Ah, there we go. The siren song of American Journalism, Post-Capitalist Pandemic Dystopia Edition. The archconservative slide into criminality and violence-endorsing fascism is bad, mind you, but isn't people reacting to such things equally bad?

Can't we all meet at a happy midpoint, where we agree that, say, using active duty military troops to occupy American cities deemed Very Naughty by a clearly corrupt attorney general is unfortunate, but objecting to that too strongly is Communist, or something? If only we could all agree to a happy midpoint, where an archconservative cabal bent on nullifying anticorruption norms could retain power and we agree to, you know, not raise too much a stink over it. It's called comity, you cretins—look it up.

Anyhoo, I forget where we're even go—wait! I remember. Ex-Trump official H.R. McMaster has thoughts. Among his thoughts are that Donald J. Trump not agreeing to commit himself to a "peaceful" transition of power, if people he doesn't like vote ways he doesn't like in November, is extremely horribly bad.

"It's a gift to our adversaries, right, who want to shake our confidence in who we are. Shake our confidence in our democratic principles, and institutions, and processes."

Well that sounds ba—

"What I write about in Battlegrounds is how Russia, for example, has engaged in this campaign of disruption, disinformation, and denial, and if, if the Russians can just use our own words against us, that's the best way to pull us apart from one another."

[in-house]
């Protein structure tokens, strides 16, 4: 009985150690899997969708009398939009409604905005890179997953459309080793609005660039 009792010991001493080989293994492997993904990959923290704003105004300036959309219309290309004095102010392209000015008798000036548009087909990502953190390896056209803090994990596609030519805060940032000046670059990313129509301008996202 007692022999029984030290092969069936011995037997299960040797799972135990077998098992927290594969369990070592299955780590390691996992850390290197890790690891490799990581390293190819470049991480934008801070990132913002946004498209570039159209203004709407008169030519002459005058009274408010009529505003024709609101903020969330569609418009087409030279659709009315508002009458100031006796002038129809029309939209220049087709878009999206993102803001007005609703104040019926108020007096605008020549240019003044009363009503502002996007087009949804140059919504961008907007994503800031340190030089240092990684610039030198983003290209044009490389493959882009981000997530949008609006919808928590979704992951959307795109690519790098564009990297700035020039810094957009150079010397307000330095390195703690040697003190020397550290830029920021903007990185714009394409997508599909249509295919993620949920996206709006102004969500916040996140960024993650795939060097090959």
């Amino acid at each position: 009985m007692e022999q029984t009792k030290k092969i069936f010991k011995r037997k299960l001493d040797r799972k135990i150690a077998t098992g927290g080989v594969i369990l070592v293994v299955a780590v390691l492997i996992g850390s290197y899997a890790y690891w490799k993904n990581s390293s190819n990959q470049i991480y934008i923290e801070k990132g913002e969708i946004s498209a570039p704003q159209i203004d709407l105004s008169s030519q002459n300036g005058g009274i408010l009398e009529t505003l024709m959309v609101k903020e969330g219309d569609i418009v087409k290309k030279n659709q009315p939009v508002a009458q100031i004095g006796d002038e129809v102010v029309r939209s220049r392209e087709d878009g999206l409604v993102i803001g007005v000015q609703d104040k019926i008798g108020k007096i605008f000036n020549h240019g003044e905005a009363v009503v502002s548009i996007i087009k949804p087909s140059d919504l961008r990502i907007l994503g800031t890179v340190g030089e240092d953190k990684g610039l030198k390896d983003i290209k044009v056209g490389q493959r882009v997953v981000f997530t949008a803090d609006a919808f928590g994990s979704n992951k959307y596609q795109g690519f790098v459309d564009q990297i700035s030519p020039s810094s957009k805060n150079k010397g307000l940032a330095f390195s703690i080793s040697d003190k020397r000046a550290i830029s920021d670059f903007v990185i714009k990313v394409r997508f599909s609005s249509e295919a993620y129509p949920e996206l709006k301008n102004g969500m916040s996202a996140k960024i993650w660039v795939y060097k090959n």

All right, so Donald Trump is directly giving a "gift" to our adversaries, specifically Russia, in damaging our democracy for his own personal gain, which sounds like one of the more clear-cut violations of the job's theoretical oath of office, but this dangerous attack on our very means of government is not so threatening that a book plug cannot be wedged in there somewhere.

Sigh. This was a mistake. Today's exercise has been nothing but another confirmation that a national press that sent itself into maudlin uproar over whether past presidents should remove themselves for X, Y, or Z will not launch themselves too fully into the fray over whether threatening the use of U.S. troops to quell protests, or whether an attorney general personally involving himself in decisions on which individual protesters to charge with supposed federal violations, or whether multiple clear ethical breaches from international extortion to holding a political convention on the White House lawn—none of that has yet set off American journalism's disapprobation in the same way that far lesser scandals have been micro-parsed into reasons why political heads should roll.

American democracy may be at its most precarious point in a centuryish, but By God There Will Be Books To Sell. Both Sides will be chastised in equal proportion, and not for the gassing or lawbreaking but for upsetting the national stomach and national tea time with widespread uncouthness of rhetoric.

There still looks to be a way out, mind you. If Joe Biden, of all people, manages to wipe the floor with Trump's bad weave on election night, all of this could fade again—though slowly. But it would require a new commitment to civility.

For example, a new Sunday show in which we round up figures from the past regime and allow common Americans to slap them upside the head, as hard as they can, one time for each lie told in office or on the job. Really just deck 'em. Civility, of the sort that all these thumping blowhards insist was the way things were done in the good old days. Do it as charity fundraiser. They can all write books about it afterward, moaning books about the injustice of it all, and Balance will be restored.